For example, given the list
['one', 'two', 'one'], the algorithm should return
True, whereas given
['one', 'two', 'three'] it should return
set() to remove duplicates if all values are hashable:
>>> your_list = ['one', 'two', 'one'] >>> len(your_list) != len(set(your_list)) True
Recommended for short lists only:
any(thelist.count(x) > 1 for x in thelist)
Do not use on a long list -- it can take time proportional to the square of the number of items in the list!
For longer lists with hashable items (strings, numbers, &c):
def anydup(thelist): seen = set() for x in thelist: if x in seen: return True seen.add(x) return False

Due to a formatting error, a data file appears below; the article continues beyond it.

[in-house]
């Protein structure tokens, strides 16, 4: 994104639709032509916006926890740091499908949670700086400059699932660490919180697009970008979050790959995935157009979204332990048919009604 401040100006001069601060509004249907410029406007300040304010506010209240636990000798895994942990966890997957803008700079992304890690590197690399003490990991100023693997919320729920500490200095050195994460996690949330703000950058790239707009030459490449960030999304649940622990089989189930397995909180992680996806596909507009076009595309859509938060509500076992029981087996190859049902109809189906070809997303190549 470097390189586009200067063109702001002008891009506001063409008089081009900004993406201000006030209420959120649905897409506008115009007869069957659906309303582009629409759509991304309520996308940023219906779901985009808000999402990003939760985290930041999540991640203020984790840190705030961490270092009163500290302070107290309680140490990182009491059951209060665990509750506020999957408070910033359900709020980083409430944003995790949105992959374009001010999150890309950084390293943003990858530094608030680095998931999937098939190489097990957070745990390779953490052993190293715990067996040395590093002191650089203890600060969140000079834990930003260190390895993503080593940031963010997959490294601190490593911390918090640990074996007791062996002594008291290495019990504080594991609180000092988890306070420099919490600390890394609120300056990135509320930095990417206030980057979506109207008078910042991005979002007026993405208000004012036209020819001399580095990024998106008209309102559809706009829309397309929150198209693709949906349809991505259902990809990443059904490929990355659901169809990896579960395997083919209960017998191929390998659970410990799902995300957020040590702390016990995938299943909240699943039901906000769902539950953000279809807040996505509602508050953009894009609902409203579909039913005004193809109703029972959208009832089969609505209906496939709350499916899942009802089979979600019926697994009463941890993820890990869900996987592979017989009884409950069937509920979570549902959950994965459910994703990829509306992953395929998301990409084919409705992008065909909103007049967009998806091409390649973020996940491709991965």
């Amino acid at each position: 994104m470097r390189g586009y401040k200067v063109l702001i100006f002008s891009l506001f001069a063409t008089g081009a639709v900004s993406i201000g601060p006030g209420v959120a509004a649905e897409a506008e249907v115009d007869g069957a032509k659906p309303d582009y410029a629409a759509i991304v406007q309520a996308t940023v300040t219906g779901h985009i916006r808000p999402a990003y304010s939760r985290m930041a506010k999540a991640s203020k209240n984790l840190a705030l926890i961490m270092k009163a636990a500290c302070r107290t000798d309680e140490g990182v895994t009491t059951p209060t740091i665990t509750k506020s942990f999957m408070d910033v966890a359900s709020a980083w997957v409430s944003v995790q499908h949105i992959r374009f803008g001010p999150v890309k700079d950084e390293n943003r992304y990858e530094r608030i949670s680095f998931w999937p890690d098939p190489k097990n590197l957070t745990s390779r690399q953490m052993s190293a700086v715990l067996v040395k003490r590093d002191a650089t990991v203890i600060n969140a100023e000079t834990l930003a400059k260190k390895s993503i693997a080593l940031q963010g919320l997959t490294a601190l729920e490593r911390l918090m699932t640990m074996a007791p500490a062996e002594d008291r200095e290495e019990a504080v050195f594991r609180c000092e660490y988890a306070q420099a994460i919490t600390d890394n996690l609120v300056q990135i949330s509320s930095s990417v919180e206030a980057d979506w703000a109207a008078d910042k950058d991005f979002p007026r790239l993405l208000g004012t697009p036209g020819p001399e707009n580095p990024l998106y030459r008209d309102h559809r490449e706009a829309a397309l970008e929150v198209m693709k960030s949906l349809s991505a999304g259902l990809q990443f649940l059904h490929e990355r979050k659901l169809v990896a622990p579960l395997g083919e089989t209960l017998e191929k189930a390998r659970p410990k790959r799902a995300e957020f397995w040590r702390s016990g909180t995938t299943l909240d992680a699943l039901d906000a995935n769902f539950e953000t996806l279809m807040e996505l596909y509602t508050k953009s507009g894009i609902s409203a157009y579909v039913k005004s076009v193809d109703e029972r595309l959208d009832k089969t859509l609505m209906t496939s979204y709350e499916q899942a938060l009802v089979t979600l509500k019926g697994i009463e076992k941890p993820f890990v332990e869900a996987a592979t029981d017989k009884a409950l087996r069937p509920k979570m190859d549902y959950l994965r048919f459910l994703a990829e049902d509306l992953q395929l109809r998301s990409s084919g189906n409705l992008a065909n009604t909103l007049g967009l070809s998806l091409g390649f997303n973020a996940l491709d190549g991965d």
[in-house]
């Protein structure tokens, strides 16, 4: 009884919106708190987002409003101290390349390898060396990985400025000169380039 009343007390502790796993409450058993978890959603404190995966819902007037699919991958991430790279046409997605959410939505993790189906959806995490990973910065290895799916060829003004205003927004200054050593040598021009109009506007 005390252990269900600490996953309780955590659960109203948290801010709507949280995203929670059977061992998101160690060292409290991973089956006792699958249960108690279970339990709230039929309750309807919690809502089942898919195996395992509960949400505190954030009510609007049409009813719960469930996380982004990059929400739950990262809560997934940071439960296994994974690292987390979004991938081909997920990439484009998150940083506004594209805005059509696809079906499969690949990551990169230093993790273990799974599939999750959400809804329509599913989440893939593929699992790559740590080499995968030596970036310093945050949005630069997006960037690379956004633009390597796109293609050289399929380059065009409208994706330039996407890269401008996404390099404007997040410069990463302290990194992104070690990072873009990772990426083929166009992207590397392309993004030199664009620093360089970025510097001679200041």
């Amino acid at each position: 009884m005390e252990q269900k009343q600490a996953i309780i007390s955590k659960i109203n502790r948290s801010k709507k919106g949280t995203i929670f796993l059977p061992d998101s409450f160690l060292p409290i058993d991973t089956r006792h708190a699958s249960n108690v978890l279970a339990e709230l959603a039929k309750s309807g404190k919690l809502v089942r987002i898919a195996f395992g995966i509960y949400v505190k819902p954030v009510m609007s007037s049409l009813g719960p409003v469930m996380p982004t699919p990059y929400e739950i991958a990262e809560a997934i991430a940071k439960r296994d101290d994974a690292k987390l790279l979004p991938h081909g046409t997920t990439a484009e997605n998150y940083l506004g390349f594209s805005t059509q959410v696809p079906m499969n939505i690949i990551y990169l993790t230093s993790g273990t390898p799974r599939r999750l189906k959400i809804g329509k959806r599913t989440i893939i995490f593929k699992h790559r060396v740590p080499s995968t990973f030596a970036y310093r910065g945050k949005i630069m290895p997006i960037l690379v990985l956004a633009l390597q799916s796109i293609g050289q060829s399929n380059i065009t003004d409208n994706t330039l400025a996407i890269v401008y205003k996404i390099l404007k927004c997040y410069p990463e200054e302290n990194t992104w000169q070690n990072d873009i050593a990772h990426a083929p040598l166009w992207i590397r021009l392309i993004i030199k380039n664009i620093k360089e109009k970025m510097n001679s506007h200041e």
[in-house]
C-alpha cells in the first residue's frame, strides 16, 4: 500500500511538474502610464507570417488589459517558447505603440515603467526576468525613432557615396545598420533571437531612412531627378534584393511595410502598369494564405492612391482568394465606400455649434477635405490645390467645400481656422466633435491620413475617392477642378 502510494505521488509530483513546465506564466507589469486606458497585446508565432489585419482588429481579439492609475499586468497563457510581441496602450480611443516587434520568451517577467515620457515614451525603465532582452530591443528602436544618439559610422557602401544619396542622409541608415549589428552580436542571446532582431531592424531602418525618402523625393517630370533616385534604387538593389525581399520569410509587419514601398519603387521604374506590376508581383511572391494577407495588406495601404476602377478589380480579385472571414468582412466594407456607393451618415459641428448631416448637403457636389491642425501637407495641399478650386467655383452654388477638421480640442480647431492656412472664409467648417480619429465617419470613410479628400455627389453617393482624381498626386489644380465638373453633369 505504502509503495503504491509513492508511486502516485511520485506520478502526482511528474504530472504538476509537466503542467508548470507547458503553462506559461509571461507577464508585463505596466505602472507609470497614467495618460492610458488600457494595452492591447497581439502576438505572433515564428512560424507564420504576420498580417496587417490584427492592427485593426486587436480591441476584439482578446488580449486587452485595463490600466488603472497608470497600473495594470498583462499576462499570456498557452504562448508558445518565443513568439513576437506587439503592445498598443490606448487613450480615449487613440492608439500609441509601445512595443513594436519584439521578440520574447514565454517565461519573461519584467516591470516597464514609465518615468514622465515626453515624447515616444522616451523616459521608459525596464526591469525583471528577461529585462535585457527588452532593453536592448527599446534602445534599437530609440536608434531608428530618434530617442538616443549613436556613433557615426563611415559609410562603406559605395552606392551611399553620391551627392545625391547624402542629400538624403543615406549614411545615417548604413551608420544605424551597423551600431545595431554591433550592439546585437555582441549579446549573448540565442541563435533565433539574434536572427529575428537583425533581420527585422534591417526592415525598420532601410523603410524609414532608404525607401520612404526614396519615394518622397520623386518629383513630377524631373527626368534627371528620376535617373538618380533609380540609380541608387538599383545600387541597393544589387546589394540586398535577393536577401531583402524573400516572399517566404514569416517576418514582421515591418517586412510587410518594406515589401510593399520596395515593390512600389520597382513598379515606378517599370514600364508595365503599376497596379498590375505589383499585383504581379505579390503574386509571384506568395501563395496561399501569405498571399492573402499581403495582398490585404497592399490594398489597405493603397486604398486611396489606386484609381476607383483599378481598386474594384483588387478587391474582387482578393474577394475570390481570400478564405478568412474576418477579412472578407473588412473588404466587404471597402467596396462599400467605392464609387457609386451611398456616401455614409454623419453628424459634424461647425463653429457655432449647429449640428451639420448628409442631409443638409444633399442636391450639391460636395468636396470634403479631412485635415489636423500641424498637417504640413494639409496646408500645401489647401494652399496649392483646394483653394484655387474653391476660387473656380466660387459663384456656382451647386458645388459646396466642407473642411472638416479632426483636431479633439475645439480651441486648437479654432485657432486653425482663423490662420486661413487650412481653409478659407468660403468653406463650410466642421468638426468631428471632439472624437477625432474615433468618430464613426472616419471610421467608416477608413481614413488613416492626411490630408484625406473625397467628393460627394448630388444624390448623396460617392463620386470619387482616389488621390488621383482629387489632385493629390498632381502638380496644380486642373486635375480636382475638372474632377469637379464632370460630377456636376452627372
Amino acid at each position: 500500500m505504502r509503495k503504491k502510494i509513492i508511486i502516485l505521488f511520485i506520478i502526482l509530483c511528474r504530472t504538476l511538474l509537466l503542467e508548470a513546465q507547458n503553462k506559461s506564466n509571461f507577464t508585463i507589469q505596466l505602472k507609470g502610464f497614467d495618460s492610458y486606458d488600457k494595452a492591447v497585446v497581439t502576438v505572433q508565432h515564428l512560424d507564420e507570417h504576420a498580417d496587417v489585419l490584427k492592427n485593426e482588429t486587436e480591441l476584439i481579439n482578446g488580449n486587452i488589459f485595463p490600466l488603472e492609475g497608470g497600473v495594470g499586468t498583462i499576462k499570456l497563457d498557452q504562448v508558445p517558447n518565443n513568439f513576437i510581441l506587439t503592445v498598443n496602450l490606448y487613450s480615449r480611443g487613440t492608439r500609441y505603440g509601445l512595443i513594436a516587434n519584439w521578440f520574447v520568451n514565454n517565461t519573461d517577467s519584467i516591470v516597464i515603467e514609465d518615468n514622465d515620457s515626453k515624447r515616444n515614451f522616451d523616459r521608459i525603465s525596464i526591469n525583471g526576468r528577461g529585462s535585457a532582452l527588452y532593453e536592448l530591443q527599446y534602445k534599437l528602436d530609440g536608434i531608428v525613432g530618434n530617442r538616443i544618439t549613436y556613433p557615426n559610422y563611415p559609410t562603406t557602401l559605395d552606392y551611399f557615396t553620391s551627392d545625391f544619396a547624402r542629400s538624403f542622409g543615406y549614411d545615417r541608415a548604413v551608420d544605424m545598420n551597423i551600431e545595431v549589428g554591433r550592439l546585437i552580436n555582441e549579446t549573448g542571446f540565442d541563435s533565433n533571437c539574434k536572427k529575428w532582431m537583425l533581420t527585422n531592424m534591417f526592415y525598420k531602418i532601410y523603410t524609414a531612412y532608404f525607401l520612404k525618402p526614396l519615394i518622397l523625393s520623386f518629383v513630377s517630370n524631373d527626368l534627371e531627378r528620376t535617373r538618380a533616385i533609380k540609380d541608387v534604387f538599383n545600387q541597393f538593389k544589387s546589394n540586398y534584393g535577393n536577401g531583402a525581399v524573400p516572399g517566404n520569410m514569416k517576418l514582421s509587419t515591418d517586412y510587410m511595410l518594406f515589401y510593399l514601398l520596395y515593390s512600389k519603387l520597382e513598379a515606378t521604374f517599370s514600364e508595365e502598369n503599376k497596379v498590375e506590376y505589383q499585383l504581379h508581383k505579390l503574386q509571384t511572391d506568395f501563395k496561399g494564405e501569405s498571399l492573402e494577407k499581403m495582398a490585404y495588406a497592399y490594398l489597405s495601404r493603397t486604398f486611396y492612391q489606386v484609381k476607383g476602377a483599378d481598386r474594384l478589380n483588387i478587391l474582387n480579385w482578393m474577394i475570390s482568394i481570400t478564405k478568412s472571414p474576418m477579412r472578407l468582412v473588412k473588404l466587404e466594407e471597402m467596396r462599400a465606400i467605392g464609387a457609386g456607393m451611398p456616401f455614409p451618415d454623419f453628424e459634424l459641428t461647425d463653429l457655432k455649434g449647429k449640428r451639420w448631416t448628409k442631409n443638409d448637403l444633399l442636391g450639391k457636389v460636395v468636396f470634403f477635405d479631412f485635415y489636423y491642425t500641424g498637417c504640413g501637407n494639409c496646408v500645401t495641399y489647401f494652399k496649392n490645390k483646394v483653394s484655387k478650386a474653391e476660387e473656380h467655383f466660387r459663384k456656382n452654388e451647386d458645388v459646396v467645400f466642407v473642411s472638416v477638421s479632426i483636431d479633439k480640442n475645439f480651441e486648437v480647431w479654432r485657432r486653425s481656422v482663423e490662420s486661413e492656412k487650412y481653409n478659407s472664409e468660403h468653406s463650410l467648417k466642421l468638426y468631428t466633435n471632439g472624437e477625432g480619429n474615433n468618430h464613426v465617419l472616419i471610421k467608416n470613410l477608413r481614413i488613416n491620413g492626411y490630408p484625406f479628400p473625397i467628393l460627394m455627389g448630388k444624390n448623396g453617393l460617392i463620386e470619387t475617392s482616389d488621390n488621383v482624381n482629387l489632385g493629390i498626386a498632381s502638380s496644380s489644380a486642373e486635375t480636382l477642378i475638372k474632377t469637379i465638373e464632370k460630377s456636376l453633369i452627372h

If your items are not hashable (sublists, dicts, etc) it gets hairier, though it may still be possible to get O(N logN) if they're at least comparable. But you need to know or test the characteristics of the items (hashable or not, comparable or not) to get the best performance you can -- O(N) for hashables, O(N log N) for non-hashable comparables, otherwise it's down to O(N squared) and there's nothing one can do about it:-(.